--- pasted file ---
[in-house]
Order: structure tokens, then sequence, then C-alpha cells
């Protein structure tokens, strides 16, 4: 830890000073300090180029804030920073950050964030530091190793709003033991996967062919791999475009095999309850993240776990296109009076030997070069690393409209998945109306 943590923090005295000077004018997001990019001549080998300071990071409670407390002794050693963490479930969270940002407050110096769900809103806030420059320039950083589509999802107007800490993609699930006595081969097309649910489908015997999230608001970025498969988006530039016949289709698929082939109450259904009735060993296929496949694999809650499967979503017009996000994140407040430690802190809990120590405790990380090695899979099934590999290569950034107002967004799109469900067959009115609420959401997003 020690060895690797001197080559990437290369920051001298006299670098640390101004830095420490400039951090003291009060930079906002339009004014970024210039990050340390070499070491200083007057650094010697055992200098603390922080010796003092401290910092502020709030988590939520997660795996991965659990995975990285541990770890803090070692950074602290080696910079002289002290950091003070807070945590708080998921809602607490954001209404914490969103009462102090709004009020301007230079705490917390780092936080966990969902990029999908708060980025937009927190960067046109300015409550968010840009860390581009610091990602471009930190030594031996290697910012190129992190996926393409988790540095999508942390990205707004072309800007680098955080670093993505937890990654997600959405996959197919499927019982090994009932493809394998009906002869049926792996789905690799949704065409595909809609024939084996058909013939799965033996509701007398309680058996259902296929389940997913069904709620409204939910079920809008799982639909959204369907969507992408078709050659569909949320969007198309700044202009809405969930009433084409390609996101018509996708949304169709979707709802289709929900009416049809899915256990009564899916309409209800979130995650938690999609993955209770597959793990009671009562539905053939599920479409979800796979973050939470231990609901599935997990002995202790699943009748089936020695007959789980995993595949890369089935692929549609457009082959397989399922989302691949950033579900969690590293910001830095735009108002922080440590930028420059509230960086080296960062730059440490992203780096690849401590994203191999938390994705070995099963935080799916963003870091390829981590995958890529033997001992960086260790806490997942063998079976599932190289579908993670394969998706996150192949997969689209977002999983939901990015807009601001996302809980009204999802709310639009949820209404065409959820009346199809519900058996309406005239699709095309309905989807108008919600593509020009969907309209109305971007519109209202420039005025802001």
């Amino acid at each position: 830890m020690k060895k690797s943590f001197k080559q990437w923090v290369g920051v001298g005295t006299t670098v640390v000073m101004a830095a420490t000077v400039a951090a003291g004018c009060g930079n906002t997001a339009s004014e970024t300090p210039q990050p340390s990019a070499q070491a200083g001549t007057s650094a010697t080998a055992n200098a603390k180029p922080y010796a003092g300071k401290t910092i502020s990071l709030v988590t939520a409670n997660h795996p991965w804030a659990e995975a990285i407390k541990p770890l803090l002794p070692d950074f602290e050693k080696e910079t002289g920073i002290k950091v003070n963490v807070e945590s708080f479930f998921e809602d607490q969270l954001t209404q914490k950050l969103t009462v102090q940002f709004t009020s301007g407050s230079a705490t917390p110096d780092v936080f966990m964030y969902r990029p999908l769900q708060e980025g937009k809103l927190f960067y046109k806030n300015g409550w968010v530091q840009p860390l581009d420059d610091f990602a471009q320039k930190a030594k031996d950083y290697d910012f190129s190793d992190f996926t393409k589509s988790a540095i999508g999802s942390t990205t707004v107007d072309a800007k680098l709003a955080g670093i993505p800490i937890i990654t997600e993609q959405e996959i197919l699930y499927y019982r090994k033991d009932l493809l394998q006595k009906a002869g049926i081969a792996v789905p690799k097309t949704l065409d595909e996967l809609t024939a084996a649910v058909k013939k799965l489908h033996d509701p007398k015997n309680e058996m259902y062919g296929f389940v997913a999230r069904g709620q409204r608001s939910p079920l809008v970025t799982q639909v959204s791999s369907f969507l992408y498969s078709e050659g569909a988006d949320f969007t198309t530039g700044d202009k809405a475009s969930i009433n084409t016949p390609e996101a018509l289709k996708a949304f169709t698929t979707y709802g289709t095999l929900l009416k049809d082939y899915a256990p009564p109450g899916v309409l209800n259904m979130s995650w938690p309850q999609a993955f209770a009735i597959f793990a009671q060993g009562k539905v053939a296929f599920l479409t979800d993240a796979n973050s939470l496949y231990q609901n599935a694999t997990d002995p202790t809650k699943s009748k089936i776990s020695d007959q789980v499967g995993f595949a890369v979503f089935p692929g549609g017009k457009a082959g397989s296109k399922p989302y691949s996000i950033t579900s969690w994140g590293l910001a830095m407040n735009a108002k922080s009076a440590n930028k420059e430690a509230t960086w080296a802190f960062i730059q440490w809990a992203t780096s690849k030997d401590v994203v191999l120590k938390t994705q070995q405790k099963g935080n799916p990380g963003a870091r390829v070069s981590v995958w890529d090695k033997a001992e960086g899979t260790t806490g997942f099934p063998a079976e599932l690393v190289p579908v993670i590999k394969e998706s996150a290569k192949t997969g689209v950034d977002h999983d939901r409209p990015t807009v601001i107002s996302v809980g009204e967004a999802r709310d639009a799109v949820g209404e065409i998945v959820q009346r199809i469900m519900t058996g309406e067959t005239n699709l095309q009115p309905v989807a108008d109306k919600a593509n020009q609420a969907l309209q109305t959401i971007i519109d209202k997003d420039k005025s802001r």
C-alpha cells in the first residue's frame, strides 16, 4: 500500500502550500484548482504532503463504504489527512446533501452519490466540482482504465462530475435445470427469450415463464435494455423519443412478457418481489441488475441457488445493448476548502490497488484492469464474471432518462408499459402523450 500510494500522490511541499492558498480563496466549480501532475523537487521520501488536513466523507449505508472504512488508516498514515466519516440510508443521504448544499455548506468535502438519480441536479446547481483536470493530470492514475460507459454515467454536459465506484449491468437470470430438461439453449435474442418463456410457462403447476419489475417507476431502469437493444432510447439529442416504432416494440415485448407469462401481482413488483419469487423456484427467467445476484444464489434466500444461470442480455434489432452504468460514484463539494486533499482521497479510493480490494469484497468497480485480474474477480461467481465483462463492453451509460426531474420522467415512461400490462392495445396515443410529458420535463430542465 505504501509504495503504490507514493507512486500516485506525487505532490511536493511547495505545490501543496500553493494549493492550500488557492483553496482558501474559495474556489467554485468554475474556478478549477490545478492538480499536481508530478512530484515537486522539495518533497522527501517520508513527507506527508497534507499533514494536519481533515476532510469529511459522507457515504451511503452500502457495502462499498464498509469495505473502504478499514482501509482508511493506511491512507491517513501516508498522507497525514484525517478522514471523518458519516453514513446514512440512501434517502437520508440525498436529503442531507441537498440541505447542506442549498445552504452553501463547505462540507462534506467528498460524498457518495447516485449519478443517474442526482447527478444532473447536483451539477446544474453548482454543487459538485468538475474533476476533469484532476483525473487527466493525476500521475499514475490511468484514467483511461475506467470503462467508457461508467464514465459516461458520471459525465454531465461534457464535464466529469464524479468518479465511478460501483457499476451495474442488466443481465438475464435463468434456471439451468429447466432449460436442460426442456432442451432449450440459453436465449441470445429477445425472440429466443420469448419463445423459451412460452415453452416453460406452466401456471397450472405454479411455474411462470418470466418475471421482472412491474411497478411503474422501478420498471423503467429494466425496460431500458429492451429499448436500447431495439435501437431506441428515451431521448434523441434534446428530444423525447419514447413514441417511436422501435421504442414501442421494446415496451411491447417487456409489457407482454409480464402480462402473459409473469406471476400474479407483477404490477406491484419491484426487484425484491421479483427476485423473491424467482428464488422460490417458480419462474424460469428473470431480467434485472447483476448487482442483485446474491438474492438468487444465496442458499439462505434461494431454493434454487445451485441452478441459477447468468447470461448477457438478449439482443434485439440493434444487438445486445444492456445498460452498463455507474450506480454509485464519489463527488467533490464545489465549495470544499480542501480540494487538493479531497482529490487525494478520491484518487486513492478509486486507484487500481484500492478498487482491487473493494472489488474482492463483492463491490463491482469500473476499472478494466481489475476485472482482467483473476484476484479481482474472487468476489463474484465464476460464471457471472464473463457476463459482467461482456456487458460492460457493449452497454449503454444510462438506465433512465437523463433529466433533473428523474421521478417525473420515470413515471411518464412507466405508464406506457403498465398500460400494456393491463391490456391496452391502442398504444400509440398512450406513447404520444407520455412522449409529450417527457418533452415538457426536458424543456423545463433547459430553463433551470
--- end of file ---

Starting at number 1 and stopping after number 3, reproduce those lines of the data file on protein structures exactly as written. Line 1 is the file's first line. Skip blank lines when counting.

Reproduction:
[in-house]
Order: structure tokens, then sequence, then C-alpha cells
């Protein structure tokens, strides 16, 4: 830890000073300090180029804030920073950050964030530091190793709003033991996967062919791999475009095999309850993240776990296109009076030997070069690393409209998945109306 943590923090005295000077004018997001990019001549080998300071990071409670407390002794050693963490479930969270940002407050110096769900809103806030420059320039950083589509999802107007800490993609699930006595081969097309649910489908015997999230608001970025498969988006530039016949289709698929082939109450259904009735060993296929496949694999809650499967979503017009996000994140407040430690802190809990120590405790990380090695899979099934590999290569950034107002967004799109469900067959009115609420959401997003 020690060895690797001197080559990437290369920051001298006299670098640390101004830095420490400039951090003291009060930079906002339009004014970024210039990050340390070499070491200083007057650094010697055992200098603390922080010796003092401290910092502020709030988590939520997660795996991965659990995975990285541990770890803090070692950074602290080696910079002289002290950091003070807070945590708080998921809602607490954001209404914490969103009462102090709004009020301007230079705490917390780092936080966990969902990029999908708060980025937009927190960067046109300015409550968010840009860390581009610091990602471009930190030594031996290697910012190129992190996926393409988790540095999508942390990205707004072309800007680098955080670093993505937890990654997600959405996959197919499927019982090994009932493809394998009906002869049926792996789905690799949704065409595909809609024939084996058909013939799965033996509701007398309680058996259902296929389940997913069904709620409204939910079920809008799982639909959204369907969507992408078709050659569909949320969007198309700044202009809405969930009433084409390609996101018509996708949304169709979707709802289709929900009416049809899915256990009564899916309409209800979130995650938690999609993955209770597959793990009671009562539905053939599920479409979800796979973050939470231990609901599935997990002995202790699943009748089936020695007959789980995993595949890369089935692929549609457009082959397989399922989302691949950033579900969690590293910001830095735009108002922080440590930028420059509230960086080296960062730059440490992203780096690849401590994203191999938390994705070995099963935080799916963003870091390829981590995958890529033997001992960086260790806490997942063998079976599932190289579908993670394969998706996150192949997969689209977002999983939901990015807009601001996302809980009204999802709310639009949820209404065409959820009346199809519900058996309406005239699709095309309905989807108008919600593509020009969907309209109305971007519109209202420039005025802001």